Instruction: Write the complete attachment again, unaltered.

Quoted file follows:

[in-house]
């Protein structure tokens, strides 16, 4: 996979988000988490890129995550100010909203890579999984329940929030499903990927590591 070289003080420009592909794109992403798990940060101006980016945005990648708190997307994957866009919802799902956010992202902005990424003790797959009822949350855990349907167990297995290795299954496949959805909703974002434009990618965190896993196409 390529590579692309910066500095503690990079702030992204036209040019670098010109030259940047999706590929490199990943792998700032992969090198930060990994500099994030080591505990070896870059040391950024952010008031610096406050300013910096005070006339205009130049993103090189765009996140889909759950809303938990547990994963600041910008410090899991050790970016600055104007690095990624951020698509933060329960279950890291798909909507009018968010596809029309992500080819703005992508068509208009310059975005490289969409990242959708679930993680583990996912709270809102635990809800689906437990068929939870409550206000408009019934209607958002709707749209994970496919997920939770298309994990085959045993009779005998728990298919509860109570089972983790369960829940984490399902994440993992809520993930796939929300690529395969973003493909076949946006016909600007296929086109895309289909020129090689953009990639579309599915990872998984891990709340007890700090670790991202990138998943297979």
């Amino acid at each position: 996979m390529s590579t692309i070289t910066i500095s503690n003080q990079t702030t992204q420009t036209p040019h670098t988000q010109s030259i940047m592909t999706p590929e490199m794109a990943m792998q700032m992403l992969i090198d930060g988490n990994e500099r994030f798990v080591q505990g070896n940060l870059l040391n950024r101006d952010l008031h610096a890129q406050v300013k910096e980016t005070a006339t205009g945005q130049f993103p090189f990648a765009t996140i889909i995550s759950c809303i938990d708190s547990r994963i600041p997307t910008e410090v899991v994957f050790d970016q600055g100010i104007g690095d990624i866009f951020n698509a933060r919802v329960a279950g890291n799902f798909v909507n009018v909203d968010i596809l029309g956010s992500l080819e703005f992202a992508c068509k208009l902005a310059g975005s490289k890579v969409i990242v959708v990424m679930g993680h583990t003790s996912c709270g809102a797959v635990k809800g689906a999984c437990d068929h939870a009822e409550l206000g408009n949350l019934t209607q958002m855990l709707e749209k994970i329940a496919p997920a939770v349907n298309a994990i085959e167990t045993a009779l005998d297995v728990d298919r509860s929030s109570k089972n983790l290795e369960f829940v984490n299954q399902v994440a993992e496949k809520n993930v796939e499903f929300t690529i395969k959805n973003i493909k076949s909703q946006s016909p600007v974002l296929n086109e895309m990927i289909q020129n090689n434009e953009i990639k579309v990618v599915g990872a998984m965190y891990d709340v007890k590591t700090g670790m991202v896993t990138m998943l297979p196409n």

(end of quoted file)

[in-house]
């Protein structure tokens, strides 16, 4: 996979988000988490890129995550100010909203890579999984329940929030499903990927590591 070289003080420009592909794109992403798990940060101006980016945005990648708190997307994957866009919802799902956010992202902005990424003790797959009822949350855990349907167990297995290795299954496949959805909703974002434009990618965190896993196409 390529590579692309910066500095503690990079702030992204036209040019670098010109030259940047999706590929490199990943792998700032992969090198930060990994500099994030080591505990070896870059040391950024952010008031610096406050300013910096005070006339205009130049993103090189765009996140889909759950809303938990547990994963600041910008410090899991050790970016600055104007690095990624951020698509933060329960279950890291798909909507009018968010596809029309992500080819703005992508068509208009310059975005490289969409990242959708679930993680583990996912709270809102635990809800689906437990068929939870409550206000408009019934209607958002709707749209994970496919997920939770298309994990085959045993009779005998728990298919509860109570089972983790369960829940984490399902994440993992809520993930796939929300690529395969973003493909076949946006016909600007296929086109895309289909020129090689953009990639579309599915990872998984891990709340007890700090670790991202990138998943297979």
């Amino acid at each position: 996979m390529s590579t692309i070289t910066i500095s503690n003080q990079t702030t992204q420009t036209p040019h670098t988000q010109s030259i940047m592909t999706p590929e490199m794109a990943m792998q700032m992403l992969i090198d930060g988490n990994e500099r994030f798990v080591q505990g070896n940060l870059l040391n950024r101006d952010l008031h610096a890129q406050v300013k910096e980016t005070a006339t205009g945005q130049f993103p090189f990648a765009t996140i889909i995550s759950c809303i938990d708190s547990r994963i600041p997307t910008e410090v899991v994957f050790d970016q600055g100010i104007g690095d990624i866009f951020n698509a933060r919802v329960a279950g890291n799902f798909v909507n009018v909203d968010i596809l029309g956010s992500l080819e703005f992202a992508c068509k208009l902005a310059g975005s490289k890579v969409i990242v959708v990424m679930g993680h583990t003790s996912c709270g809102a797959v635990k809800g689906a999984c437990d068929h939870a009822e409550l206000g408009n949350l019934t209607q958002m855990l709707e749209k994970i329940a496919p997920a939770v349907n298309a994990i085959e167990t045993a009779l005998d297995v728990d298919r509860s929030s109570k089972n983790l290795e369960f829940v984490n299954q399902v994440a993992e496949k809520n993930v796939e499903f929300t690529i395969k959805n973003i493909k076949s909703q946006s016909p600007v974002l296929n086109e895309m990927i289909q020129n090689n434009e953009i990639k579309v990618v599915g990872a998984m965190y891990d709340v007890k590591t700090g670790m991202v896993t990138m998943l297979p196409n």